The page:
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Public Health. 2019 Jul 30;175:8-18. doi: 10.1016/j.puhe.2019.06.011. [Epub ahead of print]

How do mobile health applications support behaviour changes? A scoping review of mobile health applications relating to physical activity and eating behaviours.

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UMR 6051, ARENES, EHESP, Paris, France. Electronic address:
EA 4360, APEMAC, Université de Lorraine, Nancy, France. Electronic address:
Université Côte d'Azur, LAMHESS, Nice, France. Electronic address:
Health Education and Practices Laboratory-LEPS (EA 3412), University of Paris13-Sorbonne Paris Cité, Bobigny, France. Electronic address:
Health Education and Practices Laboratory-LEPS (EA 3412), University of Paris13-Sorbonne Paris Cité, Bobigny, France. Electronic address:
UMR 6051, ARENES, EHESP, Paris, France. Electronic address:
Chaire Prévention, ISPED, Centre de Recherche Inserm-Université de Bordeaux U1219, BPH, Université de Bordeaux, Bordeaux, France. Electronic address:



The objective of this review was to analyse how researchers conducting studies about mobile health applications (MHApps) effectiveness assess the conditions of this effectiveness.


A scoping review according to PRIMSA-ScR checklist.


We conducted a scoping review of efficacy/effectiveness conditions in high internal validity studies assessing the efficacy of MHApps in changing physical activity behaviours and eating habits. We used the PubMed, Web of Science, SPORTDiscus and PsycINFO databases and processed the review according to the O'Malley and PRISMA-ScR recommendations. We selected studies with high internal validity methodologies (randomised controlled trials, quasi-experimental studies, systematic reviews and meta-analyses), dealing with dietary and/or physical activity behaviours; covering primary, secondary or tertiary prevention and dealing with behaviour change (uptake, maintenance). We excluded articles on MHApps relating to high-level sport and telemedicine. The process for selecting studies followed a set protocol with two authors who independently appraised the studies.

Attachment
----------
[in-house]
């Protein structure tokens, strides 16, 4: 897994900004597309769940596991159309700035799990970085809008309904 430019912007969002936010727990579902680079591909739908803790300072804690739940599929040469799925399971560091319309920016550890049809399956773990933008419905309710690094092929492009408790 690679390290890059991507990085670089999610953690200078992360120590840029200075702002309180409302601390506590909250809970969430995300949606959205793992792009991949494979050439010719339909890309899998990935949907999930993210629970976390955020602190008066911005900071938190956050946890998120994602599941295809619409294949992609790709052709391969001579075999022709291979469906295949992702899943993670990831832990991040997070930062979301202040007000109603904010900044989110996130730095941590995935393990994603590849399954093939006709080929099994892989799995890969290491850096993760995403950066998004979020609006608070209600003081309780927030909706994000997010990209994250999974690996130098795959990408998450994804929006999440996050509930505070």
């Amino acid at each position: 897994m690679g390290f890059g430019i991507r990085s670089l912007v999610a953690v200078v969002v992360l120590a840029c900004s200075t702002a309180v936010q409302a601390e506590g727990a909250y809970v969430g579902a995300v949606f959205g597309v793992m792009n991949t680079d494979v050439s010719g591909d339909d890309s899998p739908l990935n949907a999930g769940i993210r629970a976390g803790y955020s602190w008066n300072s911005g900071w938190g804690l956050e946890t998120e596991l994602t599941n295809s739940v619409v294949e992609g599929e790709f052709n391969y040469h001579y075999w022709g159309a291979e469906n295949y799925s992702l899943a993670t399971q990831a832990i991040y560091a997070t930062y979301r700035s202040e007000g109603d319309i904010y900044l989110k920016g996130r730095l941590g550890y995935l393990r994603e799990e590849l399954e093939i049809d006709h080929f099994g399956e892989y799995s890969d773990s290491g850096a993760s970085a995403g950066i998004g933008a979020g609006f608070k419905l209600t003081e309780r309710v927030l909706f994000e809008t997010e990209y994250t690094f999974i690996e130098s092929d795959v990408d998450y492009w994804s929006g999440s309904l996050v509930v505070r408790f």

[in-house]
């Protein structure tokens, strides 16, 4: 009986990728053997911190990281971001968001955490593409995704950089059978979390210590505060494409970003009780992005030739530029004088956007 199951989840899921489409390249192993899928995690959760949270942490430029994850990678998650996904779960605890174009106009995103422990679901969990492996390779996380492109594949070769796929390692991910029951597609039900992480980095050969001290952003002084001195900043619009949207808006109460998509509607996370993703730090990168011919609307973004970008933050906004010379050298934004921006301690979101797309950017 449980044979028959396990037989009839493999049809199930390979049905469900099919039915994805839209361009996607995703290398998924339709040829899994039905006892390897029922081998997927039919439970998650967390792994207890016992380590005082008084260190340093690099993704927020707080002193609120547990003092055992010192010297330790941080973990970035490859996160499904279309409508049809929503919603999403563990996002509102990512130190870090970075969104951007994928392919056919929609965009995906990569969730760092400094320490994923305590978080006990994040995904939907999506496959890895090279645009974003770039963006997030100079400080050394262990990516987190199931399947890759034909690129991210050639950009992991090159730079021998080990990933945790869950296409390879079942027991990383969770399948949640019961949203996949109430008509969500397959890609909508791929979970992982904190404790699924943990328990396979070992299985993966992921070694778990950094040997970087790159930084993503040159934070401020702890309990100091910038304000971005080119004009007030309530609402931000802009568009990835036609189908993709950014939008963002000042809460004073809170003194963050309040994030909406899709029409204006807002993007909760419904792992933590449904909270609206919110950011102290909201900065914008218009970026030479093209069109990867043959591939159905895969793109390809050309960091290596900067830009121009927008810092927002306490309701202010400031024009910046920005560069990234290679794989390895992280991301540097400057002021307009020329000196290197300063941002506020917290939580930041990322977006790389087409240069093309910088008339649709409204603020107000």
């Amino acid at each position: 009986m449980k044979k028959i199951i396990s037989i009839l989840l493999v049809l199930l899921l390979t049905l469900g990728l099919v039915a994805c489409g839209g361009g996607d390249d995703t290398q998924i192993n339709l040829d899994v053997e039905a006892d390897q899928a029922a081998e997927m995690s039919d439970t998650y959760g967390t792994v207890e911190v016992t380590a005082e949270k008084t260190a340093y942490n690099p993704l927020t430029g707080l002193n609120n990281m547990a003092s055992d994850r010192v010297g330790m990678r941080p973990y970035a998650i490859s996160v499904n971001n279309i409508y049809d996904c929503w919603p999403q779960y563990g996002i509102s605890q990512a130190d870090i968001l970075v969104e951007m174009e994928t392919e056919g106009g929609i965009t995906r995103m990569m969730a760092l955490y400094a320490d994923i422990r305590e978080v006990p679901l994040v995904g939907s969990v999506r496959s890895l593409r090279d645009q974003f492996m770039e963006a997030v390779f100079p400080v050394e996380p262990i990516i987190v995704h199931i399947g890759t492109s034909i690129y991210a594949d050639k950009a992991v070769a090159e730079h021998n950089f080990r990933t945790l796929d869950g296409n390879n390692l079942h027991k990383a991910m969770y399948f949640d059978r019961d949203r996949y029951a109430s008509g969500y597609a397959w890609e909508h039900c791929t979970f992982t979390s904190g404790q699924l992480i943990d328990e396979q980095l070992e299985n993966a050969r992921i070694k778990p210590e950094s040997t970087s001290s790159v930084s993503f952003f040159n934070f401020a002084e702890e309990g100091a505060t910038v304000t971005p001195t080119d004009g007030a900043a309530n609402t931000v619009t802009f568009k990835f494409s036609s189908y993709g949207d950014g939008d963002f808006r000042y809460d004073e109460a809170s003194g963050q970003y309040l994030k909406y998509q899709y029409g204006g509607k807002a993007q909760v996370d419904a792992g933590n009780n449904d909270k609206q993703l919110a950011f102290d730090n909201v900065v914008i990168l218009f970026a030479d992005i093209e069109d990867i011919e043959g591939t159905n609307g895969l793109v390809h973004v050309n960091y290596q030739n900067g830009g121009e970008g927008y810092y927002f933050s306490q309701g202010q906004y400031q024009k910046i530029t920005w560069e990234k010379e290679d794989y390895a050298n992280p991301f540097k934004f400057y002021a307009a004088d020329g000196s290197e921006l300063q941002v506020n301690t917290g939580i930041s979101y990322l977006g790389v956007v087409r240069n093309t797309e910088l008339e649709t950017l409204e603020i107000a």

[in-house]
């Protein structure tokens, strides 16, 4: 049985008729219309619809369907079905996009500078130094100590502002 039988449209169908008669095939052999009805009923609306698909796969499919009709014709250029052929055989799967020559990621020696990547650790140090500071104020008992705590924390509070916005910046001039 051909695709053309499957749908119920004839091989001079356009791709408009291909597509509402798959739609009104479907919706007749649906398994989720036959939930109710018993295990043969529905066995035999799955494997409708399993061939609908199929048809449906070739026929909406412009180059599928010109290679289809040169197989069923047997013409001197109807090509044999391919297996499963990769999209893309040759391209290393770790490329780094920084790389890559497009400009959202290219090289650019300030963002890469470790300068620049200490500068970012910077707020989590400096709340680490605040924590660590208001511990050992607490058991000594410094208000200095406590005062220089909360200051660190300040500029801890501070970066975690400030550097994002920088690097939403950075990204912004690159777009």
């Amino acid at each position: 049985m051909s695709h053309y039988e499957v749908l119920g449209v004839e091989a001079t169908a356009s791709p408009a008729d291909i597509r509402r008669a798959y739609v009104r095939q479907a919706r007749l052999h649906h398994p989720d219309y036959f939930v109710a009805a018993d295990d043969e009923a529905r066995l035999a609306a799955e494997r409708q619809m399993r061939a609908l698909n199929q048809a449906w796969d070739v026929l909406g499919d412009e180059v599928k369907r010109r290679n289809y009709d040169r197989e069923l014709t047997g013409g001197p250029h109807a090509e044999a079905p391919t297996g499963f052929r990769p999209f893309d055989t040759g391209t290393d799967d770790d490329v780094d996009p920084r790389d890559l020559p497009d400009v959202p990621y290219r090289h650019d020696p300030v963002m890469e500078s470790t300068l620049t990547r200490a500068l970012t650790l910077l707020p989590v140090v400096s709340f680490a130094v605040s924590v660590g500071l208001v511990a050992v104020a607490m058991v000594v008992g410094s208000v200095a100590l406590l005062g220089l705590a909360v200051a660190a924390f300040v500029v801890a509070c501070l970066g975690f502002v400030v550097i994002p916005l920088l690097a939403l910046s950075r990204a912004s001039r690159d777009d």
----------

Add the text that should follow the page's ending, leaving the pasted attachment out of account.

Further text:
Twenty-two articles were finally selected and analysed. We noted that the mechanisms and techniques to support behaviour changes were poorly reported and studied. There was no explanation of how these MHApps work and how they could be transferred or not. Indeed, the main efficacy conditions reported by authors refer to practical aspects of the tools. Moreover, the issue of social inequalities was essentially reduced to access to the technology (the shrinking access divide), and literacy was poorly studied, even though it is an important consideration in digital prevention. All in all, even when they dealt with behaviours, the evaluations were tool-focused rather than intervention-focused and did not allow a comprehensive assessment of MHApps.


To understand the added value of MHApps in supporting behaviour changes, it seems important to draw on the paradigms relating to health technology assessment considering the characteristics of the technologies and on the evaluation of complex interventions considering the characteristics of prevention. This combined approach may help to clarify how these patient-focused MHApps work and is a condition for improved assessment of MHApps in terms of effectiveness, transferability and scalability.


Behaviour; Eating habits; Effectiveness; Physical activity; Prevention; e-health

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